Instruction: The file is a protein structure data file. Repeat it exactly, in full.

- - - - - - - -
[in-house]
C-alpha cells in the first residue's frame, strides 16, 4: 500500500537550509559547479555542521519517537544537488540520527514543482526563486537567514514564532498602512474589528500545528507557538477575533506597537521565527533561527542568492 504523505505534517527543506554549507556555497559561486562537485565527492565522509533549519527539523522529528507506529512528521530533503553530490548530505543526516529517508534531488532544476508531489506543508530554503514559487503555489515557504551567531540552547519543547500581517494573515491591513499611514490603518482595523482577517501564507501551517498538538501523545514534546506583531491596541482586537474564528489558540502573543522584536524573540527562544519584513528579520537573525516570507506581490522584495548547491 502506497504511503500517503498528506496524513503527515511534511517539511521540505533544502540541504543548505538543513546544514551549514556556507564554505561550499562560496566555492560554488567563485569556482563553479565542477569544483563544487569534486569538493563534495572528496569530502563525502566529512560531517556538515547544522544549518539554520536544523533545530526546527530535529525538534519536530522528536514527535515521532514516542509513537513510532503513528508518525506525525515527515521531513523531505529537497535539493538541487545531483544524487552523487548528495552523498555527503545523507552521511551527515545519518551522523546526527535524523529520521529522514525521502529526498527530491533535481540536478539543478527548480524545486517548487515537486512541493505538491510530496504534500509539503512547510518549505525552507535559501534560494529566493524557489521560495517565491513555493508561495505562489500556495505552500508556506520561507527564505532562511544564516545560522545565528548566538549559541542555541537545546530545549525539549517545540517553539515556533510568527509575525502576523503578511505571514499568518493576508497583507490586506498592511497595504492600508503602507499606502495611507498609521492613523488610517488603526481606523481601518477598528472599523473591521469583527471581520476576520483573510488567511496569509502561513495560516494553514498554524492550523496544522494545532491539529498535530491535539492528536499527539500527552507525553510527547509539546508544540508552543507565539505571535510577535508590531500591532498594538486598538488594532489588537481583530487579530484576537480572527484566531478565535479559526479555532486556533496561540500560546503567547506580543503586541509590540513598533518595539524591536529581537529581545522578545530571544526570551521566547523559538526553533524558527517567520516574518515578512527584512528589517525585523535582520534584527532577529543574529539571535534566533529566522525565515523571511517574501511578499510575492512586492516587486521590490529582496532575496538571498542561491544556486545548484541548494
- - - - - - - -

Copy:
[in-house]
C-alpha cells in the first residue's frame, strides 16, 4: 500500500537550509559547479555542521519517537544537488540520527514543482526563486537567514514564532498602512474589528500545528507557538477575533506597537521565527533561527542568492 504523505505534517527543506554549507556555497559561486562537485565527492565522509533549519527539523522529528507506529512528521530533503553530490548530505543526516529517508534531488532544476508531489506543508530554503514559487503555489515557504551567531540552547519543547500581517494573515491591513499611514490603518482595523482577517501564507501551517498538538501523545514534546506583531491596541482586537474564528489558540502573543522584536524573540527562544519584513528579520537573525516570507506581490522584495548547491 502506497504511503500517503498528506496524513503527515511534511517539511521540505533544502540541504543548505538543513546544514551549514556556507564554505561550499562560496566555492560554488567563485569556482563553479565542477569544483563544487569534486569538493563534495572528496569530502563525502566529512560531517556538515547544522544549518539554520536544523533545530526546527530535529525538534519536530522528536514527535515521532514516542509513537513510532503513528508518525506525525515527515521531513523531505529537497535539493538541487545531483544524487552523487548528495552523498555527503545523507552521511551527515545519518551522523546526527535524523529520521529522514525521502529526498527530491533535481540536478539543478527548480524545486517548487515537486512541493505538491510530496504534500509539503512547510518549505525552507535559501534560494529566493524557489521560495517565491513555493508561495505562489500556495505552500508556506520561507527564505532562511544564516545560522545565528548566538549559541542555541537545546530545549525539549517545540517553539515556533510568527509575525502576523503578511505571514499568518493576508497583507490586506498592511497595504492600508503602507499606502495611507498609521492613523488610517488603526481606523481601518477598528472599523473591521469583527471581520476576520483573510488567511496569509502561513495560516494553514498554524492550523496544522494545532491539529498535530491535539492528536499527539500527552507525553510527547509539546508544540508552543507565539505571535510577535508590531500591532498594538486598538488594532489588537481583530487579530484576537480572527484566531478565535479559526479555532486556533496561540500560546503567547506580543503586541509590540513598533518595539524591536529581537529581545522578545530571544526570551521566547523559538526553533524558527517567520516574518515578512527584512528589517525585523535582520534584527532577529543574529539571535534566533529566522525565515523571511517574501511578499510575492512586492516587486521590490529582496532575496538571498542561491544556486545548484541548494